We’ve had a string of shoplifting stories over the past year, including many emanating from big cities on the west coast. In San Francisco, Walgreens stores were closed after shoplifters cleaned them out. But brazen incidents of shoplifting continued in the chain’s remaining stores as well as at other retail stores in the city. Seattle arrested 53 shoplifters in a single day in an effort to crack down on the problem.
Most of the people stealing merchandise from retailers aren’t doing it for themselves. They are “boosters” working with organized crime rings to collect merchandise, warehouse it somewhere and, in most cases, resell it on Amazon. Today the Wall Street Journal has an interesting story about the efforts of corporate theft investigators and local law enforcement to stop them.
“We’re trying to control it the best we can, but it’s growing every day,” said [CVS investigator Ben] Dugan…
Mr. Dugan’s team, working with law enforcement, expects to close 73 e-commerce cases this year involving $104 million of goods stolen from multiple retailers and sold on Amazon. That compares with 27 cases in 2020, involving half the total…
Organized retail crime has moved away from flea markets and corner stores and onto the Internet, where criminals can move their product quickly and anonymously. Boosters, often drug addicts targeted by crime rings, typically sell their goods for about 5% to 10% of retail value to a street-level fence, who then sells them to a larger-scale distributor.
Retail investigators blame changes in sentencing laws in some states for an uptick in thefts. In California, a 2014 law downgraded the theft of less than $950 worth of goods to a misdemeanor from a felony. Target recently reduced its operating hours in five San Francisco stores, citing rising thefts.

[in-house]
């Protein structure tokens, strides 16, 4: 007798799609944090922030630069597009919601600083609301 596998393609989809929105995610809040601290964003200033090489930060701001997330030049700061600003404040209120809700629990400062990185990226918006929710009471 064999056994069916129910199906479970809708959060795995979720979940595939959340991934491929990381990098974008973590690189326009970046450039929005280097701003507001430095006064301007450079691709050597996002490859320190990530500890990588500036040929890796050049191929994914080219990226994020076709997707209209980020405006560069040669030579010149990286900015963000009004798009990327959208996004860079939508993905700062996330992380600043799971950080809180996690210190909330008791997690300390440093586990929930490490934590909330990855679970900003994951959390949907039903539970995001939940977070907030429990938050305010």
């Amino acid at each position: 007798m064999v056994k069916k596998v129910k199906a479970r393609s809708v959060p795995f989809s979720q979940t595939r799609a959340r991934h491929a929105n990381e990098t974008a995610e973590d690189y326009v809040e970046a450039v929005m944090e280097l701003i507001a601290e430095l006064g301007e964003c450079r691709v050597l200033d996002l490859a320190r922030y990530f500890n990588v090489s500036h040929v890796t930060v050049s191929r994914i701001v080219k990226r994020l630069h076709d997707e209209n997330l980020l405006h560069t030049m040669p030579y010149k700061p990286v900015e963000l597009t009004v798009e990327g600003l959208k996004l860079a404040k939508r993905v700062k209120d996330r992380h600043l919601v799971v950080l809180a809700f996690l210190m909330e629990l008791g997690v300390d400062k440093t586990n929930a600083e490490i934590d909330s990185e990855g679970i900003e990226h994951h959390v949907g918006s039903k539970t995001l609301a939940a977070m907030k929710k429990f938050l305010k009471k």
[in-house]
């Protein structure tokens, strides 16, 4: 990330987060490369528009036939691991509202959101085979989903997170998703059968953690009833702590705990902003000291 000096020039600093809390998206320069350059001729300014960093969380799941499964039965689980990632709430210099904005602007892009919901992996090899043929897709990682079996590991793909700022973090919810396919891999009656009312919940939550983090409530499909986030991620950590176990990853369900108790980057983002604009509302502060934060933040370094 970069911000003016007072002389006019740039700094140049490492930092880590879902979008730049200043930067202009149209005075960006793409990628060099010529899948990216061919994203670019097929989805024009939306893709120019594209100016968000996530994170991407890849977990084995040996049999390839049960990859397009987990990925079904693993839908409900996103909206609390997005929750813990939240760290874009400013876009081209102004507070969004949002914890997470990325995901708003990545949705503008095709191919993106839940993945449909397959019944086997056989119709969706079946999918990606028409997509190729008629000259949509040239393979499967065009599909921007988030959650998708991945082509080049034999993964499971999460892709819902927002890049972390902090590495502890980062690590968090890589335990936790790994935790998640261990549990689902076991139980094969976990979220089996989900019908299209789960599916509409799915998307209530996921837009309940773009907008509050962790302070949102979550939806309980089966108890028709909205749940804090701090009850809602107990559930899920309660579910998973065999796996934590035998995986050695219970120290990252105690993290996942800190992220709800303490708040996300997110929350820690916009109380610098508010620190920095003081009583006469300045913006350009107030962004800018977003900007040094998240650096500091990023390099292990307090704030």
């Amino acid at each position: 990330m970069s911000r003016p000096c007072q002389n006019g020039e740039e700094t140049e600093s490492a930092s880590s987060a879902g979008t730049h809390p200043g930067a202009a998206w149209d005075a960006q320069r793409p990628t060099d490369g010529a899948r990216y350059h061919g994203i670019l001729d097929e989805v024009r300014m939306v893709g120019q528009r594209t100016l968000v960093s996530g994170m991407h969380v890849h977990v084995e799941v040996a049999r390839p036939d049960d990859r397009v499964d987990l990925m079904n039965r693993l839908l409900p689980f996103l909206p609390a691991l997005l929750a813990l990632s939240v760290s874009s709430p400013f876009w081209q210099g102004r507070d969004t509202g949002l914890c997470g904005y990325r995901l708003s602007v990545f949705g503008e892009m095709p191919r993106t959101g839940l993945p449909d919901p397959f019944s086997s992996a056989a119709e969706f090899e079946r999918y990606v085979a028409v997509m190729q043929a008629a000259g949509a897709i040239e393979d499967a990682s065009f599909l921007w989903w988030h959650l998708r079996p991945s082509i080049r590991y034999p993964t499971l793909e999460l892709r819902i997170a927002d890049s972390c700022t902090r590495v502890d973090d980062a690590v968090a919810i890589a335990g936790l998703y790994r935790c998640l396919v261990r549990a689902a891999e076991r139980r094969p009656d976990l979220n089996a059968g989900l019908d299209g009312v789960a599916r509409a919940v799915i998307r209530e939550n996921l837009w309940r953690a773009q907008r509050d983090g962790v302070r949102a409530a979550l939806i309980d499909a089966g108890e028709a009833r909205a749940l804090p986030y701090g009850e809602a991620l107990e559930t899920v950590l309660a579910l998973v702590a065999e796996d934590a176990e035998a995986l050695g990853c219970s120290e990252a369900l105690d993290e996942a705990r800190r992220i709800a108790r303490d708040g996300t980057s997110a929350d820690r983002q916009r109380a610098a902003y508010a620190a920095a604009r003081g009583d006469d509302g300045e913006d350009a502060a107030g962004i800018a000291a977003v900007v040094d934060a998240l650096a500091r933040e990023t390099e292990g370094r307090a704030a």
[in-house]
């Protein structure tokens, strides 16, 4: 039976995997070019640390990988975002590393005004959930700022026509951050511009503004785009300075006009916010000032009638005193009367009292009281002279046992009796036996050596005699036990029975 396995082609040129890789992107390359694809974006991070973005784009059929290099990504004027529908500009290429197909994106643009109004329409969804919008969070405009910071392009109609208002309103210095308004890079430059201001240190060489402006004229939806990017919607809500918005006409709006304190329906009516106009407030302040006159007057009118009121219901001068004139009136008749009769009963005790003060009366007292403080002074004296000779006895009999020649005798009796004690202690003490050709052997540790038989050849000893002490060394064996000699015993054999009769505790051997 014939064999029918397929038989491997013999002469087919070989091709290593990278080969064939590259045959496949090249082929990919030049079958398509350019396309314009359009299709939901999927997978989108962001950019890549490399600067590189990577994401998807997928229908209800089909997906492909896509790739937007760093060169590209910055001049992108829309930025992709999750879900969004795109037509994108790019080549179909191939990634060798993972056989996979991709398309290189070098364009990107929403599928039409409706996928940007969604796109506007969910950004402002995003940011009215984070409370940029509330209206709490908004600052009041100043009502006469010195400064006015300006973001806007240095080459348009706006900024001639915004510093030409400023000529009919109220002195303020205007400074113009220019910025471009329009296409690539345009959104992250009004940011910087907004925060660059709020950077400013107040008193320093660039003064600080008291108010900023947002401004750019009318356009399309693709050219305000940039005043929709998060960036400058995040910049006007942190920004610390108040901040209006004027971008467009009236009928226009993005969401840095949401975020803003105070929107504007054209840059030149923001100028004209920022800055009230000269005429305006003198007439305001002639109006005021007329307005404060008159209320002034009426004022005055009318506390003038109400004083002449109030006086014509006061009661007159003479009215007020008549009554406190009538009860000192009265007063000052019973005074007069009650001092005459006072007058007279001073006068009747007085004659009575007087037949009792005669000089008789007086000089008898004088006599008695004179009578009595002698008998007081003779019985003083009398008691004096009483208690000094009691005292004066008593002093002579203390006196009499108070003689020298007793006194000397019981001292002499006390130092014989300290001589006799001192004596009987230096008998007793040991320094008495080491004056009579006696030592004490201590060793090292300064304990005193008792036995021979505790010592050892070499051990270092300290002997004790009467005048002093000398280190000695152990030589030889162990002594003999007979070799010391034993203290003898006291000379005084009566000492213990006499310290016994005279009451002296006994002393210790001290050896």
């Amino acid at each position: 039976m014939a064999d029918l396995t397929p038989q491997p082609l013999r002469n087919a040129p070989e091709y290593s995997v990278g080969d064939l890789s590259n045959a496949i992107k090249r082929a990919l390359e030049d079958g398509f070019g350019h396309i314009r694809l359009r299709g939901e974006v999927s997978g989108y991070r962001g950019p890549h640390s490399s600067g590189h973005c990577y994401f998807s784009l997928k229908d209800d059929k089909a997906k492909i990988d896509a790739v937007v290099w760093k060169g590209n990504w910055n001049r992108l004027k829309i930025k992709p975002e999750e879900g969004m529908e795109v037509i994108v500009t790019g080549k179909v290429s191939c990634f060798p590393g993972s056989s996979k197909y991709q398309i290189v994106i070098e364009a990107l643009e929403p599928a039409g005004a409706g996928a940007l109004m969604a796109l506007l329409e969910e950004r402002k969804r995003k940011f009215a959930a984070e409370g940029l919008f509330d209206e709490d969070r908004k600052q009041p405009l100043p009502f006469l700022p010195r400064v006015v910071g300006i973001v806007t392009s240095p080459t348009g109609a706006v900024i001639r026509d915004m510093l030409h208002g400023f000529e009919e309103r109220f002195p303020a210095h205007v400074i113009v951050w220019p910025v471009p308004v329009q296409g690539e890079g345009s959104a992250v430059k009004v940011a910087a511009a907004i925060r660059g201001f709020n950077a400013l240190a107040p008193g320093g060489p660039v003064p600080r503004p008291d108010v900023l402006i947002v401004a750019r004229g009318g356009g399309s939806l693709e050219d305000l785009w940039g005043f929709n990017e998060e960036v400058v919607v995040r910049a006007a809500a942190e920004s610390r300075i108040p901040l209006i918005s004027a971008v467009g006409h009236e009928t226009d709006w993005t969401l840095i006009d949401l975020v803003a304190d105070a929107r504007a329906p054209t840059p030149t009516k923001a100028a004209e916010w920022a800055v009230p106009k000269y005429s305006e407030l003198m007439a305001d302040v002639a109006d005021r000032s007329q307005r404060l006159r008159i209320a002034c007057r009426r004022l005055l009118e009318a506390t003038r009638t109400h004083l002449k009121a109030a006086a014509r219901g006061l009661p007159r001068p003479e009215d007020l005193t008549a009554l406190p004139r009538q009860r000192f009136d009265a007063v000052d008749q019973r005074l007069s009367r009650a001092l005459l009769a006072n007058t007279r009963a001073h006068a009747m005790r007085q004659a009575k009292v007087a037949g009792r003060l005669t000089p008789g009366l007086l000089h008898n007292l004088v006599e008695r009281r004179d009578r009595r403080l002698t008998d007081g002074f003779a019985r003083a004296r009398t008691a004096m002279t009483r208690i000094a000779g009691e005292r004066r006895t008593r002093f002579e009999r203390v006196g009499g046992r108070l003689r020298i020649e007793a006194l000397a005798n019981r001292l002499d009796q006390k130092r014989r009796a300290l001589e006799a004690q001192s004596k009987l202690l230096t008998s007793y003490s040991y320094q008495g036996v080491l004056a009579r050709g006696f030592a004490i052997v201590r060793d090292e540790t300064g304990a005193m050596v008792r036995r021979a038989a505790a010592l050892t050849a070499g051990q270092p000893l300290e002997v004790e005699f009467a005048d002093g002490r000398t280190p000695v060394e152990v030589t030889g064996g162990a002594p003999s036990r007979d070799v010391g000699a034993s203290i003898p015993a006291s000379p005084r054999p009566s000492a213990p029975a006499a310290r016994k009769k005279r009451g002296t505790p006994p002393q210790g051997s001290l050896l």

As I’ve written many times before, drug addicts and the homeless are generally given a pass and are often back on the streets within hours after being arrested. This makes them the perfect source for stolen goods since they have nothing to lose and little chance of being incarcerated even if caught.
Other retailers including Home Depot, Ulta and clothing outlets TJ Maxx and Marshalls are dealing with the same trend. Last year Colorado police tracked two boosters who were stealing power tools from Home Depot to a house in Texas that had been turned into a warehouse for stolen goods complete with an elevator.
The Katy house had been turned into a warehouse, complete with an elevator moving goods between floors, where Steven Skarritt, a former painting contractor, allegedly ran an Amazon storefront that sold almost $5 million in stolen goods between 2018 and 2020, according to a search warrant investigators served Amazon with in January.
The elevator was “something I’ve never seen in my career,” said Jamie Bourne, a Home Depot organized retail crime investigator involved in the case, who was there when law enforcement raided Mr. Skarritt’s house last October. They recovered 55 pallets of stolen Home Depot merchandise, including power drills, levels and vacuums.
A similar operation tracked thieves in San Francisco to a warehouse in California which was run by “Daniel the Medicine Man.” The investigators involved in the case believe Daniel and his wife have been making $5 million a year selling stolen merchandise on Amazon and acting as a kind of wholesaler selling merchandise to other sketchy Amazon retailers. When police eventually raided the warehouse they found $8 million in “over-the-counter medication and other products from various retailers.”
Throughout the story one of the complaints repeated by corporate anti-theft investigators and by police is that Amazon is not responsive to requests for help. The company will not provide information on sellers without a warrant and even when served with a warrant the company offered law enforcement limited information:
Amazon provided correspondence with Mr. Drago regarding complaints about his suspended account, but didn’t hand over financial details of transactions or internal notes about suspicious activities, despite repeated requests by law enforcement, a person close to the investigation said.
You get the impression Amazon has something to hide, like maybe it is internally aware some of these people are probably selling stolen goods but doesn’t want that information to wind up in a newspaper.
I support Amazon’s ability to out-compete brick-and-mortar stores to the best of their ability, but providing a place for thieves to sell merchandise stolen from their competitors isn’t competition it’s more like being an accessory to a crime. I don’t imagine Amazon can identify and stop every bad person who is misusing their platform but when there are literally millions of dollars of brand new merchandise being sold by some of these accounts it’s pretty hard to believe Amazon can’t do something about it.